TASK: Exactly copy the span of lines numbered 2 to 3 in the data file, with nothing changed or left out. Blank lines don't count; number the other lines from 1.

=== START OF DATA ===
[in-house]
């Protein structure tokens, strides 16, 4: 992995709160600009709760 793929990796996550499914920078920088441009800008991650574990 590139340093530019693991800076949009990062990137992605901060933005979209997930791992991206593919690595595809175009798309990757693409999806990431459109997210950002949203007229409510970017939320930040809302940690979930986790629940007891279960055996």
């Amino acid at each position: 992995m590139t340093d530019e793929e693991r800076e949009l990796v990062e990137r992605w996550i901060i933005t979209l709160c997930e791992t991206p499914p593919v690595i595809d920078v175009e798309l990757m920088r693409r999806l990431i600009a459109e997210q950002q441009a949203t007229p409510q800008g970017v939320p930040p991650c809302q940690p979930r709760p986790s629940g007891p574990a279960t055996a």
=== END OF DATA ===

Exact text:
């Protein structure tokens, strides 16, 4: 992995709160600009709760 793929990796996550499914920078920088441009800008991650574990 590139340093530019693991800076949009990062990137992605901060933005979209997930791992991206593919690595595809175009798309990757693409999806990431459109997210950002949203007229409510970017939320930040809302940690979930986790629940007891279960055996």
């Amino acid at each position: 992995m590139t340093d530019e793929e693991r800076e949009l990796v990062e990137r992605w996550i901060i933005t979209l709160c997930e791992t991206p499914p593919v690595i595809d920078v175009e798309l990757m920088r693409r999806l990431i600009a459109e997210q950002q441009a949203t007229p409510q800008g970017v939320p930040p991650c809302q940690p979930r709760p986790s629940g007891p574990a279960t055996a």